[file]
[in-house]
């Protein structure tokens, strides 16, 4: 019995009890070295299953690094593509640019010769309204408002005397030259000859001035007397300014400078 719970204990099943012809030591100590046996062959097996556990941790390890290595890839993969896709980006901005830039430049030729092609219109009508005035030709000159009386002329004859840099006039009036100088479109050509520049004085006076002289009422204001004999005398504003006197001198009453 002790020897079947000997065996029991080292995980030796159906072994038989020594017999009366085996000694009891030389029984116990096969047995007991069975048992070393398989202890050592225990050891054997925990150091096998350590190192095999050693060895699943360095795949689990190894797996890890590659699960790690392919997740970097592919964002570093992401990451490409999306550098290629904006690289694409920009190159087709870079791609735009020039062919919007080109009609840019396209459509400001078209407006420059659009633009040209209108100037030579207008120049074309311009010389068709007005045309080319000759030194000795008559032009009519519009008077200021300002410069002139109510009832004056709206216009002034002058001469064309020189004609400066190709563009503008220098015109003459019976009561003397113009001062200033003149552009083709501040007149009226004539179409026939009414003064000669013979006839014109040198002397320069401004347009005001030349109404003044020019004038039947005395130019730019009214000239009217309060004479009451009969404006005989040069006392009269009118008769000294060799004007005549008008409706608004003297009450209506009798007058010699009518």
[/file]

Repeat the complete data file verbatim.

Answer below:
[in-house]
């Protein structure tokens, strides 16, 4: 019995009890070295299953690094593509640019010769309204408002005397030259000859001035007397300014400078 719970204990099943012809030591100590046996062959097996556990941790390890290595890839993969896709980006901005830039430049030729092609219109009508005035030709000159009386002329004859840099006039009036100088479109050509520049004085006076002289009422204001004999005398504003006197001198009453 002790020897079947000997065996029991080292995980030796159906072994038989020594017999009366085996000694009891030389029984116990096969047995007991069975048992070393398989202890050592225990050891054997925990150091096998350590190192095999050693060895699943360095795949689990190894797996890890590659699960790690392919997740970097592919964002570093992401990451490409999306550098290629904006690289694409920009190159087709870079791609735009020039062919919007080109009609840019396209459509400001078209407006420059659009633009040209209108100037030579207008120049074309311009010389068709007005045309080319000759030194000795008559032009009519519009008077200021300002410069002139109510009832004056709206216009002034002058001469064309020189004609400066190709563009503008220098015109003459019976009561003397113009001062200033003149552009083709501040007149009226004539179409026939009414003064000669013979006839014109040198002397320069401004347009005001030349109404003044020019004038039947005395130019730019009214000239009217309060004479009451009969404006005989040069006392009269009118008769000294060799004007005549008008409706608004003297009450209506009798007058010699009518």